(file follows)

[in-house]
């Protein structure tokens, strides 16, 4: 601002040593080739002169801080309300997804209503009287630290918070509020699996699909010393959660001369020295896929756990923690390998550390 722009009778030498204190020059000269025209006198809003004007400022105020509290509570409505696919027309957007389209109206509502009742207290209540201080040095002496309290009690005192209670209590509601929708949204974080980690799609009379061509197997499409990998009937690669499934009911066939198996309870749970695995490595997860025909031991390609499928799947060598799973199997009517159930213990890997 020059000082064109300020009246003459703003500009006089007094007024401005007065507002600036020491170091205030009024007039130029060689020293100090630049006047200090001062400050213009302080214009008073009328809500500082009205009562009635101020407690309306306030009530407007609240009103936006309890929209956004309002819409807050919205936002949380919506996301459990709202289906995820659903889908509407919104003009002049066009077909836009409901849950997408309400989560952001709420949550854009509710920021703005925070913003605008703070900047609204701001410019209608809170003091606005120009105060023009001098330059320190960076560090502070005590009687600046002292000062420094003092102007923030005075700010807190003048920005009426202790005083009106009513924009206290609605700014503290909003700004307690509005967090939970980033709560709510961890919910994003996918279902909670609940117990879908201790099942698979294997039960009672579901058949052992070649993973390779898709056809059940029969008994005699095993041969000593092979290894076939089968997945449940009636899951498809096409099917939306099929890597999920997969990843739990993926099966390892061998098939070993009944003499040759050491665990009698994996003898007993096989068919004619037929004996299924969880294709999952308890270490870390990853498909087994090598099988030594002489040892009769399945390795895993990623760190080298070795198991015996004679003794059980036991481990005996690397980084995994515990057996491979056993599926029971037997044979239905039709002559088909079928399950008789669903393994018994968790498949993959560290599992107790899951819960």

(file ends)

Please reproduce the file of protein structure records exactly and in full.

[in-house]
């Protein structure tokens, strides 16, 4: 601002040593080739002169801080309300997804209503009287630290918070509020699996699909010393959660001369020295896929756990923690390998550390 722009009778030498204190020059000269025209006198809003004007400022105020509290509570409505696919027309957007389209109206509502009742207290209540201080040095002496309290009690005192209670209590509601929708949204974080980690799609009379061509197997499409990998009937690669499934009911066939198996309870749970695995490595997860025909031991390609499928799947060598799973199997009517159930213990890997 020059000082064109300020009246003459703003500009006089007094007024401005007065507002600036020491170091205030009024007039130029060689020293100090630049006047200090001062400050213009302080214009008073009328809500500082009205009562009635101020407690309306306030009530407007609240009103936006309890929209956004309002819409807050919205936002949380919506996301459990709202289906995820659903889908509407919104003009002049066009077909836009409901849950997408309400989560952001709420949550854009509710920021703005925070913003605008703070900047609204701001410019209608809170003091606005120009105060023009001098330059320190960076560090502070005590009687600046002292000062420094003092102007923030005075700010807190003048920005009426202790005083009106009513924009206290609605700014503290909003700004307690509005967090939970980033709560709510961890919910994003996918279902909670609940117990879908201790099942698979294997039960009672579901058949052992070649993973390779898709056809059940029969008994005699095993041969000593092979290894076939089968997945449940009636899951498809096409099917939306099929890597999920997969990843739990993926099966390892061998098939070993009944003499040759050491665990009698994996003898007993096989068919004619037929004996299924969880294709999952308890270490870390990853498909087994090598099988030594002489040892009769399945390795895993990623760190080298070795198991015996004679003794059980036991481990005996690397980084995994515990057996491979056993599926029971037997044979239905039709002559088909079928399950008789669903393994018994968790498949993959560290599992107790899951819960």